To illustrate this, imagine for a moment that the same tournament happens repeatedly (the same teams start in each position of the bracket, but there may be different outcomes), and suppose we want to use data from the last N tournaments to estimate the probability of outcomes in the next repetition of the tournament. One approach is to just count how often each full bracket resulted in the last N tournaments. This would use on the order of 2^63 parameters. If N is infinite (or _extremely_ large), then this is a perfectly good approach; however, when we have limited data (i.e., nearly always), nearly all entries in the big table will be zero; in this case, it is important to have a more compact representation.

The standard solution is to find a more compact representation of P. Here's one, which we'll call the fully factorized model: the probability of a full tournament outcome P(g_1, ..., g_63) over 63 games g_1 ... g_63 is proportional to f(g_1) * f(g_2) * ... * f(g_63). For each game, we can look at who the participants are, then estimate f by looking over the last N repetitions of the tournament where the appropriate two teams met in a game. It should be clear that there are exponentially many fewer parameters in the compact model than there are in the big joint table model--in the simplest version, we just need to represent one number for each pair of teams, so there are on the order of M^2 parameters if there are M teams in the tournament. (Going further, which is necessary in practice, when there is only one tournament per year, if we were to use e.g., a matrix factorization model, we could represent an "offensive strengths" vector (or scalar) and a "defensive strengths" vector (or scalar), then we could produce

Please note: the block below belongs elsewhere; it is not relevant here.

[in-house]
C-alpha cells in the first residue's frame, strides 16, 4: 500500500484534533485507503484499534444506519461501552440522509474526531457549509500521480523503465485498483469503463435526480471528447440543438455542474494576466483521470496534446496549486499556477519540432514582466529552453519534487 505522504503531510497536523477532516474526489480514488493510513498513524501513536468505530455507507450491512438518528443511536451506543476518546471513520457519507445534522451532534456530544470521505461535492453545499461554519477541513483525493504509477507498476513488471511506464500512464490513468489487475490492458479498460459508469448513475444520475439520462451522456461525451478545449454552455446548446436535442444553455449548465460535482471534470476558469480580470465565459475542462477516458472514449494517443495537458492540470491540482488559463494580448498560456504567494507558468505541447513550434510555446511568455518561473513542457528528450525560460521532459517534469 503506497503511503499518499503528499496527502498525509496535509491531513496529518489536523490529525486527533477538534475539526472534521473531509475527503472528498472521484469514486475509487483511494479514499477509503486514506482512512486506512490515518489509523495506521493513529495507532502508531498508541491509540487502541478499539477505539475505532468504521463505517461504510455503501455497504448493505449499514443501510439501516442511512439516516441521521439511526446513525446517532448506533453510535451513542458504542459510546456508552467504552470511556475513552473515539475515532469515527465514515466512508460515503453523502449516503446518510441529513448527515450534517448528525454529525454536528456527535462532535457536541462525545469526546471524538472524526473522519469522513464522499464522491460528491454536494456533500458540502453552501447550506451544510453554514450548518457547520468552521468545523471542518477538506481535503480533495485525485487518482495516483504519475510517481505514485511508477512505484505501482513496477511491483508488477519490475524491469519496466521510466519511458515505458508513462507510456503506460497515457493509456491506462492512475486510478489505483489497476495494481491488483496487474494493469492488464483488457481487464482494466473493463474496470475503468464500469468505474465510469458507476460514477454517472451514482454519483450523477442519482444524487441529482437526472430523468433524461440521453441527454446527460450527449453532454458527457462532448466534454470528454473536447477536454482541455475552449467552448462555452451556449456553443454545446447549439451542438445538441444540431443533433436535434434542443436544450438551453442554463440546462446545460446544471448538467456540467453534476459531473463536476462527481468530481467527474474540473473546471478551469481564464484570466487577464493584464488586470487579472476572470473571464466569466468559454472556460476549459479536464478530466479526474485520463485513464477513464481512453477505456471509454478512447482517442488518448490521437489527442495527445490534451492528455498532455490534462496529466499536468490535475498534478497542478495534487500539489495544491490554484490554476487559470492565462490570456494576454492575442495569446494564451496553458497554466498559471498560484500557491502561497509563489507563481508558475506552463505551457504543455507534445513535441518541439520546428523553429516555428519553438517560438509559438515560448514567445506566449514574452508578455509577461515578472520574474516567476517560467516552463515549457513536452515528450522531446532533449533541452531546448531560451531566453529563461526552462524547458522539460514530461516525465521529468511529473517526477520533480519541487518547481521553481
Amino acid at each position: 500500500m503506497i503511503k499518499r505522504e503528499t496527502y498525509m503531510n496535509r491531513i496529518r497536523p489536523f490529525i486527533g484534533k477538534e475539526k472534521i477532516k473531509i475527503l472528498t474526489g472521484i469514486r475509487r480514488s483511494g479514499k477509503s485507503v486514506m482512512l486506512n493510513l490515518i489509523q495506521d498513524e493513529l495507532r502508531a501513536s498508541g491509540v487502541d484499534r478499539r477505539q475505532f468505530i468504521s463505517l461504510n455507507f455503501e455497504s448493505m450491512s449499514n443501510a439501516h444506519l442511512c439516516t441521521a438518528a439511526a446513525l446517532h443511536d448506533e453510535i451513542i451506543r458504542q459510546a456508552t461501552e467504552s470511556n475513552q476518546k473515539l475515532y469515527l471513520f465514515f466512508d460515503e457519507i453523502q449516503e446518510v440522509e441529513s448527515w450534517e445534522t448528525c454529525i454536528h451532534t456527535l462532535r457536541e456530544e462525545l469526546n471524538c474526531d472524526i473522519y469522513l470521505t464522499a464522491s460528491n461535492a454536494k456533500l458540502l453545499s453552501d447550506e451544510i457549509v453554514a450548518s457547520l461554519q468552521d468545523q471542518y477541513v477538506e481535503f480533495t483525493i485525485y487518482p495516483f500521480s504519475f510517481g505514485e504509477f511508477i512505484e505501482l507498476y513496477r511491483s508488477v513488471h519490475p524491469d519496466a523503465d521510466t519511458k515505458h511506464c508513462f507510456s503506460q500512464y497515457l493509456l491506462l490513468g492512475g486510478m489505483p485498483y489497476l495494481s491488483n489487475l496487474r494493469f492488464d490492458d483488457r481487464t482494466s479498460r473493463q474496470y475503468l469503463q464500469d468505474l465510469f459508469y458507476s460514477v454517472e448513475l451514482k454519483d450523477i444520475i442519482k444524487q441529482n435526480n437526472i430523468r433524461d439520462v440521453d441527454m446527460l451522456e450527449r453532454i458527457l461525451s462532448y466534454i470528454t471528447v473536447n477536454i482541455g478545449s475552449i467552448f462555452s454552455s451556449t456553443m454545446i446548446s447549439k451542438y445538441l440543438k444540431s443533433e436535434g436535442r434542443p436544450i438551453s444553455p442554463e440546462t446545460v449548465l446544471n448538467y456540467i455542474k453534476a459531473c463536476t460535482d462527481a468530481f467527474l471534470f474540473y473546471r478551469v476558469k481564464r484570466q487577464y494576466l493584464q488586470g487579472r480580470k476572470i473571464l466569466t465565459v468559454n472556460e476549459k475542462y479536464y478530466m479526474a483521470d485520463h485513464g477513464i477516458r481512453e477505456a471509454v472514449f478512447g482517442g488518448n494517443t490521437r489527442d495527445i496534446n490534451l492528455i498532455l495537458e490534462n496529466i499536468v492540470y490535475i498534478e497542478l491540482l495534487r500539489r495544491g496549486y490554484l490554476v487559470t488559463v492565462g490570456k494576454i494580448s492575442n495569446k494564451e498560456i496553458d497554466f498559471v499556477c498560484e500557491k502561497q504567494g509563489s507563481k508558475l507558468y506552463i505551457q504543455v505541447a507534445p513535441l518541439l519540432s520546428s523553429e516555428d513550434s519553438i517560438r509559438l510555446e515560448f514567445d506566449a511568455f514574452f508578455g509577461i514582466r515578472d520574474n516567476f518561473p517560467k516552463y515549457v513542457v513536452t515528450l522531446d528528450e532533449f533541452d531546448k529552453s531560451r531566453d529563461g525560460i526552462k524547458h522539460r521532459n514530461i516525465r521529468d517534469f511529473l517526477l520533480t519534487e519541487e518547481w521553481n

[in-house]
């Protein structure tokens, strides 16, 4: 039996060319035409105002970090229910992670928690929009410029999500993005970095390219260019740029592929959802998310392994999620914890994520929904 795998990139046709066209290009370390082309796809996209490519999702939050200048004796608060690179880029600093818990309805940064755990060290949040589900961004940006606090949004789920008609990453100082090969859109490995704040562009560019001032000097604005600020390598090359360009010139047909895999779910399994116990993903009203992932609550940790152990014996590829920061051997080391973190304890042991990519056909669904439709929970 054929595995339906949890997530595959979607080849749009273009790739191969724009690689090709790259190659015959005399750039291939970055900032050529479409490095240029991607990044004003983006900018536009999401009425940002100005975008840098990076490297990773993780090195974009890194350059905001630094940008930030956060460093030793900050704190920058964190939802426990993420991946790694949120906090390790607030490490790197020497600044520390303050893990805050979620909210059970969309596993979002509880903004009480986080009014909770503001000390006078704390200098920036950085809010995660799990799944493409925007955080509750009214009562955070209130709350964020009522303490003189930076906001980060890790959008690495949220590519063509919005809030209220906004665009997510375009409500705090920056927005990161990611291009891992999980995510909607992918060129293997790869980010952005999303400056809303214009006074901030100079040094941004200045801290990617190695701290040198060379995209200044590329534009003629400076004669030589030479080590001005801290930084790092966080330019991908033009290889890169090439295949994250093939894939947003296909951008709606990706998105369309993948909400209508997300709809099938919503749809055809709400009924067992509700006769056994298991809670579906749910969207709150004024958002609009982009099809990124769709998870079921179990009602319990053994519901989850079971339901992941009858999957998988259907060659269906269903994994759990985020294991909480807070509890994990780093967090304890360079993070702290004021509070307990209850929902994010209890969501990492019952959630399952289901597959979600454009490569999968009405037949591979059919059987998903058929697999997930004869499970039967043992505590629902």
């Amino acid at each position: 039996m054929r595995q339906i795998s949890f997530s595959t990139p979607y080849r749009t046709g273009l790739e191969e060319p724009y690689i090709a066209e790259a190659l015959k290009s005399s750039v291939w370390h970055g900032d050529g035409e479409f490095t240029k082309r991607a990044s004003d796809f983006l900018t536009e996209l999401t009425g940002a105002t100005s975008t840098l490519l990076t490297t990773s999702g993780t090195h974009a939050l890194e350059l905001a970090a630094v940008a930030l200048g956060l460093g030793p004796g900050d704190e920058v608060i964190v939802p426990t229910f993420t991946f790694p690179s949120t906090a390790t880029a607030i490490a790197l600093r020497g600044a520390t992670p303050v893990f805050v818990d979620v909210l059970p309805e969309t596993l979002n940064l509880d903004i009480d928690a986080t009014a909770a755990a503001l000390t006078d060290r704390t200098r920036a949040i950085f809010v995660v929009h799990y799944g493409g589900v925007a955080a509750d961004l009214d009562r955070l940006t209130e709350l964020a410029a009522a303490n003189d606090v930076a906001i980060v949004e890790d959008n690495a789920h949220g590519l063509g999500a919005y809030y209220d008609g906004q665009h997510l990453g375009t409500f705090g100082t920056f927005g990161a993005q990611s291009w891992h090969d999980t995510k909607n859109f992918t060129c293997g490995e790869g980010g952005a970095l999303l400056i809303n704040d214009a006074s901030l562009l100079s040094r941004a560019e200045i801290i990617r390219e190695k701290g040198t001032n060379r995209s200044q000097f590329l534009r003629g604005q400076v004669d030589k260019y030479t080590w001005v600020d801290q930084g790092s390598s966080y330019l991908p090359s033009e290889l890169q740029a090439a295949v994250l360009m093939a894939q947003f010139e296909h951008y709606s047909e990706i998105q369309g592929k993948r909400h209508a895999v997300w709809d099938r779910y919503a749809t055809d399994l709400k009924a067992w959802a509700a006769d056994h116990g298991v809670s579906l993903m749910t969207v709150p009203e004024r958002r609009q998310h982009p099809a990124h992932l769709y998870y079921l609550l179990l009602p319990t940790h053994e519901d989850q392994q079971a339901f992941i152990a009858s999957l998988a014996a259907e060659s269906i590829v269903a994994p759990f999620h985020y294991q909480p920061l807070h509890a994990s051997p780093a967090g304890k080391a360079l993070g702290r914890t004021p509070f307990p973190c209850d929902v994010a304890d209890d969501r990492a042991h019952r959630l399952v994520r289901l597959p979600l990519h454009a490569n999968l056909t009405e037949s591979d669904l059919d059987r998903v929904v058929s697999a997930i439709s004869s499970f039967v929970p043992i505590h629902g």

f(team i, team j) = g(team i offense * team j defense - team i defense * team j offense),

which requires only on the order of M parameters.)

Regardless of how f is computed, the fully factorized model makes some practical sense as well, because on first pass, we typically don't expect the result of an early game in the South bracket to affect the outcome of an early game in the East bracket, for example. In the fully factorized model, that assumption is built in. Statistically, the rough basic intuition is that all else being equal, if we have fewer parameters in the model, we need fewer past data instances in order to pin down their values accurately.

The flip side of using a simpler model is that we lose the ability to model certain interactions. Let's think critically about this: do we really believe that the outcome of each game depends only on which teams are playing in the current game? If you listen to sports announcers, it's not clear to me that the answer is yes. For example,
  • Some teams might do better or worse under pressure, players might get tired after several intense games in a row, or the location of the game affect the outcome. In all these cases, the round in which the game takes place could be important.
  • If an underdog pulls off a big upset over a top seed, the underdog might gain confidence and become stronger in their next games.
  • If a top seed just barely beats a big underdog, the top seed might either lose confidence or snap out of a lull.
  • If an underdog in say the East bracket beats a top seed in say the South bracket on Day 1, it might give other underdogs a boost of confidence on Day 2.
  • Suppose we have a structure where A is playing B and C is playing D, then the winners play each other. If B is weak and C is a big rival of A's, it's possible that A could look past B to C and not come prepared for the game against B.

Are these things important to model? I'm not sure, but it would be interesting to try. If we do, we'll need a more complex representation of our tournament outcome model than the simple fully factorized approach gives.